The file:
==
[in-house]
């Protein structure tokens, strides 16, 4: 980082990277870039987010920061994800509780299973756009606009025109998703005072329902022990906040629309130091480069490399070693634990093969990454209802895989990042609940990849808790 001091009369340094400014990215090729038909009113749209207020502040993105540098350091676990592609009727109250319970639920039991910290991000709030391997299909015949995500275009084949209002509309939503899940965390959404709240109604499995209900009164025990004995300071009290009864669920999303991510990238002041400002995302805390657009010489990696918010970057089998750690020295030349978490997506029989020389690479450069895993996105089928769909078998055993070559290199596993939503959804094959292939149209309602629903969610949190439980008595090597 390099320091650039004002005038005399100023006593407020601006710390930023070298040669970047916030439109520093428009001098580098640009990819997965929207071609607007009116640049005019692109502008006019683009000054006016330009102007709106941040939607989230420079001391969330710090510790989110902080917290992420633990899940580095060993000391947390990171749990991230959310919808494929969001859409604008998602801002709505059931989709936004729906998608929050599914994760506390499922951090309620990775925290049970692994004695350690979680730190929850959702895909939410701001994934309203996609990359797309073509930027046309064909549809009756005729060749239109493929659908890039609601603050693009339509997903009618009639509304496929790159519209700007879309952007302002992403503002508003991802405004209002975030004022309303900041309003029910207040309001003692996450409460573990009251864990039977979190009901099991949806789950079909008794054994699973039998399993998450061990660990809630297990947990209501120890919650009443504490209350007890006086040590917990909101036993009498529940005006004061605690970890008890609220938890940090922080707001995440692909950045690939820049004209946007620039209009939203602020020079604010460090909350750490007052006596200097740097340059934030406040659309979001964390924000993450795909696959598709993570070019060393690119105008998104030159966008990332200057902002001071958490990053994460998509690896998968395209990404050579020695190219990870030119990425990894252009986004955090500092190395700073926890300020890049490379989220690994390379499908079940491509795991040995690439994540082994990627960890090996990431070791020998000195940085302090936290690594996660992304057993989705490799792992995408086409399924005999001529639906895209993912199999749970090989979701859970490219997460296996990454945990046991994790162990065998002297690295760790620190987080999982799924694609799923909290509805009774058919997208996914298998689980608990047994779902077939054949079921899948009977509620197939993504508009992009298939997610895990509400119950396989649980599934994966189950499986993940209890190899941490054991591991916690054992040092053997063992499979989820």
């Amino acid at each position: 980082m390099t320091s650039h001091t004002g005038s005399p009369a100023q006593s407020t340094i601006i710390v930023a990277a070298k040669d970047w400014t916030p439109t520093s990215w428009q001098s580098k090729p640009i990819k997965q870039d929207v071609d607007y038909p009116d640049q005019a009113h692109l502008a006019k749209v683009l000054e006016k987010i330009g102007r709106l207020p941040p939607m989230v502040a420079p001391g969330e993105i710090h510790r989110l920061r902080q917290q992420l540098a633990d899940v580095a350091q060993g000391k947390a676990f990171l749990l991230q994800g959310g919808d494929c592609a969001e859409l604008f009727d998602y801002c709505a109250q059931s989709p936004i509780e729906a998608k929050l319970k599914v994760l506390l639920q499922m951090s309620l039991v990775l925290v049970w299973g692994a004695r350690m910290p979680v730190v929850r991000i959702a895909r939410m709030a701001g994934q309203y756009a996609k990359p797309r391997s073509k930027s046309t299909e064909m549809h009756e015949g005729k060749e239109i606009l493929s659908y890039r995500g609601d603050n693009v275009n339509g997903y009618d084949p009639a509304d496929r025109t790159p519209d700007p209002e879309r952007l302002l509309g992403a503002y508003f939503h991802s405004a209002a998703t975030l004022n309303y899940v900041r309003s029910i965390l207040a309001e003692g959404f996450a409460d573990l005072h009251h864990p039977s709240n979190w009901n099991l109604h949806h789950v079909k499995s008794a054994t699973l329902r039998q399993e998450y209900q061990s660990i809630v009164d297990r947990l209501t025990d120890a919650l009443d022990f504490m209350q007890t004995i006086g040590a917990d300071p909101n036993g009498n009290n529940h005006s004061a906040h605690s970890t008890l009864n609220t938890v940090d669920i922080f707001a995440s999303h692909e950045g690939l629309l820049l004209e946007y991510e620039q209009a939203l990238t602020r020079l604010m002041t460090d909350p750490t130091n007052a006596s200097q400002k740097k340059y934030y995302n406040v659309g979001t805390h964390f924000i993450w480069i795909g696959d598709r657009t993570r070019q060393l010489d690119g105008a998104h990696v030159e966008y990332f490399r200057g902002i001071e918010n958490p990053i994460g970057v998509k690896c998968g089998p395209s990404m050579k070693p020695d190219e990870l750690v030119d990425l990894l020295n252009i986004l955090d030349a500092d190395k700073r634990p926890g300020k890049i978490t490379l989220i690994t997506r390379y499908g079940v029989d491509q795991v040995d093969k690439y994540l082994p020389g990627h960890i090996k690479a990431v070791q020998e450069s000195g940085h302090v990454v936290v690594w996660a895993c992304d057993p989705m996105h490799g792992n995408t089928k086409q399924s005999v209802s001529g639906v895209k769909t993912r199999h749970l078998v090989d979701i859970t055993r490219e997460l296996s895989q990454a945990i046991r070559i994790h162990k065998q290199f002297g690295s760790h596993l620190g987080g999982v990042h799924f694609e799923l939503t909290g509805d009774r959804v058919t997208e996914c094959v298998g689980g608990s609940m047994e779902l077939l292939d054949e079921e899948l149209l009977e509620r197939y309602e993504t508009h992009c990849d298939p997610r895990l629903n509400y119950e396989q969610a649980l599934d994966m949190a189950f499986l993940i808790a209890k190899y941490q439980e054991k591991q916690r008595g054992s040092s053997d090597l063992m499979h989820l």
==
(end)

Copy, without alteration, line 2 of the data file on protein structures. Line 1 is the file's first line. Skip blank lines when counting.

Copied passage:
């Protein structure tokens, strides 16, 4: 980082990277870039987010920061994800509780299973756009606009025109998703005072329902022990906040629309130091480069490399070693634990093969990454209802895989990042609940990849808790 001091009369340094400014990215090729038909009113749209207020502040993105540098350091676990592609009727109250319970639920039991910290991000709030391997299909015949995500275009084949209002509309939503899940965390959404709240109604499995209900009164025990004995300071009290009864669920999303991510990238002041400002995302805390657009010489990696918010970057089998750690020295030349978490997506029989020389690479450069895993996105089928769909078998055993070559290199596993939503959804094959292939149209309602629903969610949190439980008595090597 390099320091650039004002005038005399100023006593407020601006710390930023070298040669970047916030439109520093428009001098580098640009990819997965929207071609607007009116640049005019692109502008006019683009000054006016330009102007709106941040939607989230420079001391969330710090510790989110902080917290992420633990899940580095060993000391947390990171749990991230959310919808494929969001859409604008998602801002709505059931989709936004729906998608929050599914994760506390499922951090309620990775925290049970692994004695350690979680730190929850959702895909939410701001994934309203996609990359797309073509930027046309064909549809009756005729060749239109493929659908890039609601603050693009339509997903009618009639509304496929790159519209700007879309952007302002992403503002508003991802405004209002975030004022309303900041309003029910207040309001003692996450409460573990009251864990039977979190009901099991949806789950079909008794054994699973039998399993998450061990660990809630297990947990209501120890919650009443504490209350007890006086040590917990909101036993009498529940005006004061605690970890008890609220938890940090922080707001995440692909950045690939820049004209946007620039209009939203602020020079604010460090909350750490007052006596200097740097340059934030406040659309979001964390924000993450795909696959598709993570070019060393690119105008998104030159966008990332200057902002001071958490990053994460998509690896998968395209990404050579020695190219990870030119990425990894252009986004955090500092190395700073926890300020890049490379989220690994390379499908079940491509795991040995690439994540082994990627960890090996990431070791020998000195940085302090936290690594996660992304057993989705490799792992995408086409399924005999001529639906895209993912199999749970090989979701859970490219997460296996990454945990046991994790162990065998002297690295760790620190987080999982799924694609799923909290509805009774058919997208996914298998689980608990047994779902077939054949079921899948009977509620197939993504508009992009298939997610895990509400119950396989649980599934994966189950499986993940209890190899941490054991591991916690054992040092053997063992499979989820």